Digging Deeper into Day 24 – What is Blame?
With Freedom Comes Responsibility
Where is the blame in this scenario? Last week you took care of the family laundry. This week your sibling is responsible. You took care of the laundry quite well last week. This morning you woke up to find that there were no clean socks, and your carpool will pick you up shortly. You are supposed to be dressed in your team’s uniform. You will stand-out because you’re not in uniform. Who’s to blame? Parent, sibling, coach, yourself?
You are responsible to dress yourself in the uniform. Your sibling’s responsibility was to do the laundry. While the laundry was not done in a timely manner for YOUR benefit is not the point. You are responsible for YOUR uniform which means you may need to take care of your own laundry the night before and leave your sibling’s laundry responsibilities between them and your parents.
There are many factors that come into play when examining responsibilities and boundaries such as time, abilities, permissions granted by those in authority, to name a few. The bottom line is, we are responsible for ourselves, our things, our words, and our actions.
As another example, you may have planned to go get your driver’s license renewed the day before it expires. When you show up early to the department of transportation, you discover they are closed for the day, or for the holidays, etc. It is still YOUR responsibility to have renewed your license. Therefore, if you drive, you would be driving illegally without a valid license and you cannot justify your lack of license to the officer. It is best to plan ahead.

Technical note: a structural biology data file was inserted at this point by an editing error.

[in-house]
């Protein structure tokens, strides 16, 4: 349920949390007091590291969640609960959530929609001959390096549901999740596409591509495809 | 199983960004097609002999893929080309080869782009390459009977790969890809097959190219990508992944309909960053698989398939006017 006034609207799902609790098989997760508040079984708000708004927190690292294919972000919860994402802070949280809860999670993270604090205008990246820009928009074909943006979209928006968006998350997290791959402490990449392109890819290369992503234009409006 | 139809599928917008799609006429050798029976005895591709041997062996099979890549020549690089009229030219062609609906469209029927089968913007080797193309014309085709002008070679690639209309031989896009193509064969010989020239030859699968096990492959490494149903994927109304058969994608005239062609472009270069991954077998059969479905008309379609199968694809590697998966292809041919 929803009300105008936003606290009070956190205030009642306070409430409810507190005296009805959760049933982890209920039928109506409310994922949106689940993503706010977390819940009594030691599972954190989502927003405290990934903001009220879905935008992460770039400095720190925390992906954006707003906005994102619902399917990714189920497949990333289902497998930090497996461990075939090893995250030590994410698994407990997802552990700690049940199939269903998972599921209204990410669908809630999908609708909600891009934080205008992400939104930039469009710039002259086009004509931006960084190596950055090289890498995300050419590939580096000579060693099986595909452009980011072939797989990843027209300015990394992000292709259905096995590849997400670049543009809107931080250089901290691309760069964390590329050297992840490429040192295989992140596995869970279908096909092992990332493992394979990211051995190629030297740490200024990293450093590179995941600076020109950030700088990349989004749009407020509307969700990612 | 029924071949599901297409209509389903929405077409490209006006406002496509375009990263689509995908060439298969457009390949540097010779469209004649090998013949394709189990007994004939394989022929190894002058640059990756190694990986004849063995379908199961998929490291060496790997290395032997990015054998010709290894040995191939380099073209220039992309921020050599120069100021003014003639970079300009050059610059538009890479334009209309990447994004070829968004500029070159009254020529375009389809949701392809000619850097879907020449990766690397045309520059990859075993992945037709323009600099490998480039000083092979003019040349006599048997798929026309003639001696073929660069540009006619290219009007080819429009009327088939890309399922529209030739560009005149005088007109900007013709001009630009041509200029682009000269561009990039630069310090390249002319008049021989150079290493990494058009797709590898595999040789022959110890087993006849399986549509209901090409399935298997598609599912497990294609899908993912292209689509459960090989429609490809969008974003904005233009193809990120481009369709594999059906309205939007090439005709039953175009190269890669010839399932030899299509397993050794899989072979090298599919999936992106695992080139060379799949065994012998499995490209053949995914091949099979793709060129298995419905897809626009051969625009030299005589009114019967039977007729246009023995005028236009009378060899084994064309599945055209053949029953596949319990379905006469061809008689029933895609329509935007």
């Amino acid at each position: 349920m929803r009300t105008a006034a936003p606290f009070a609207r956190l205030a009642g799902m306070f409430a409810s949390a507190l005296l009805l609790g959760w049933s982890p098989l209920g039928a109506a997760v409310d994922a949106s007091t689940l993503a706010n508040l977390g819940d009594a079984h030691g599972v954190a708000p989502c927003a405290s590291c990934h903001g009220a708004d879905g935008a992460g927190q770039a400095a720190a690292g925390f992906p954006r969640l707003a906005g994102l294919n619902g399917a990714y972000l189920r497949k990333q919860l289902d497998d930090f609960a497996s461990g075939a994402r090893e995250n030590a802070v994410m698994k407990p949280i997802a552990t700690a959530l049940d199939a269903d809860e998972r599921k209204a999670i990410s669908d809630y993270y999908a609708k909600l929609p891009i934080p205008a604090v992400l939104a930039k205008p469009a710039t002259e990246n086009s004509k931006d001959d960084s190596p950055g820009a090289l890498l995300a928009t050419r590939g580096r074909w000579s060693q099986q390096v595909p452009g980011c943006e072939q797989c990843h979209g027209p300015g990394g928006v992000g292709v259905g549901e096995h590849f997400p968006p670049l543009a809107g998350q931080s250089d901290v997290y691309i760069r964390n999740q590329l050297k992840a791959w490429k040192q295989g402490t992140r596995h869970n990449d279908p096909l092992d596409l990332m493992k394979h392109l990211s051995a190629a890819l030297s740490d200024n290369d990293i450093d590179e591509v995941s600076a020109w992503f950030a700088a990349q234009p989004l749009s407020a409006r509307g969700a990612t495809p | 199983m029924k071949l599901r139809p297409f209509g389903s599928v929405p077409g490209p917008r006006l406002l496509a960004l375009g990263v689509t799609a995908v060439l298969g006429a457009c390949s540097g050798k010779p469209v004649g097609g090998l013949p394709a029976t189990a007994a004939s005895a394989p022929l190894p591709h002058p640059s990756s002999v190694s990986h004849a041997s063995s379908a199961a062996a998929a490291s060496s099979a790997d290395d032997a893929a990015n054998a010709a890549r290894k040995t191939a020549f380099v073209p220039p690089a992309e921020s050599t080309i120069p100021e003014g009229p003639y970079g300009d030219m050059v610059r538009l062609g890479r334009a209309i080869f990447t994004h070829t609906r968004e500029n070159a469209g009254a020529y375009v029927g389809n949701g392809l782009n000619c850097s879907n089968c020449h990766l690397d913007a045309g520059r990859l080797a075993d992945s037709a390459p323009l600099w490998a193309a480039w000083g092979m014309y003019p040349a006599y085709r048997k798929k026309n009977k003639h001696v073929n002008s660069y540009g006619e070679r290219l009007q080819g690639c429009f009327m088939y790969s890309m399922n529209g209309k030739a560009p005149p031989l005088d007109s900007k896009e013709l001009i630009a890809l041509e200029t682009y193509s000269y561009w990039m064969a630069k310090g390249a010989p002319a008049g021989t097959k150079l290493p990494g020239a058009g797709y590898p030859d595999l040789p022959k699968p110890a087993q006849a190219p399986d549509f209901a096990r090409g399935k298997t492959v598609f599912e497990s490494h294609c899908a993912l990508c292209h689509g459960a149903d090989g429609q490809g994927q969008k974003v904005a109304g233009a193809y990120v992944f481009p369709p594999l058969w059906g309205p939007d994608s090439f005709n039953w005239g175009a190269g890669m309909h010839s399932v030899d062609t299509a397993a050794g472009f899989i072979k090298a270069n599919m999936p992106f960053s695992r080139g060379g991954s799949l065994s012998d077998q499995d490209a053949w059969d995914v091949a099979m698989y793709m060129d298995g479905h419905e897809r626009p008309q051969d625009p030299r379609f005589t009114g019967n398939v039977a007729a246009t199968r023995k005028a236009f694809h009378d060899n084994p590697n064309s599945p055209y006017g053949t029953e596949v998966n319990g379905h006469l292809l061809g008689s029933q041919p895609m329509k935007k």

Important components of learning to be relational are learning about responsibilities, boundaries, and effective communication. The above common scenarios highlight opportunities for growth on all these points.
Every way of a man is right in his own eyes, but the LORD weighs the heart. (Proverbs 21:2 ESV)
People may be right in their own eyes, but the LORD examines their heart. (Proverbs 21:2 NLT)
And why worry about a speck in your friend’s eye when you have a log in your own? How can you think of saying to your friend, ‘Let me help you get rid of that speck in your eye,’ when you can’t see past the log in your own eye? Hypocrite! First get rid of the log in your own eye; then you will see well enough to deal with the speck in your friend’s eye. (Matthew 7: 3-5 NLT)
There will be many times when things happen because of no fault of yours. When such occurs, resist the temptation to point a finger. Instead, consider other responses, such as:
- Look for an alternate solution and share it.
- Relate to the person who made a mistake and encourage them by sharing your similar error and your solution.
- Look for the lesson you can learn and learn it for the next challenge; encourage others to do the same.
Heavenly Father, help me to be responsible for my part in any error. Help me to encourage others, instead of blaming them, when they falter. Help me to clearly see my responsibilities and not blame others when I falter. Help me grow to be more like You. In Jesus’ holy name, Amen!
Digging deeper blogs augment lessons from My Leadership Compass: A Christ-Centered High School Curriculum. © 2021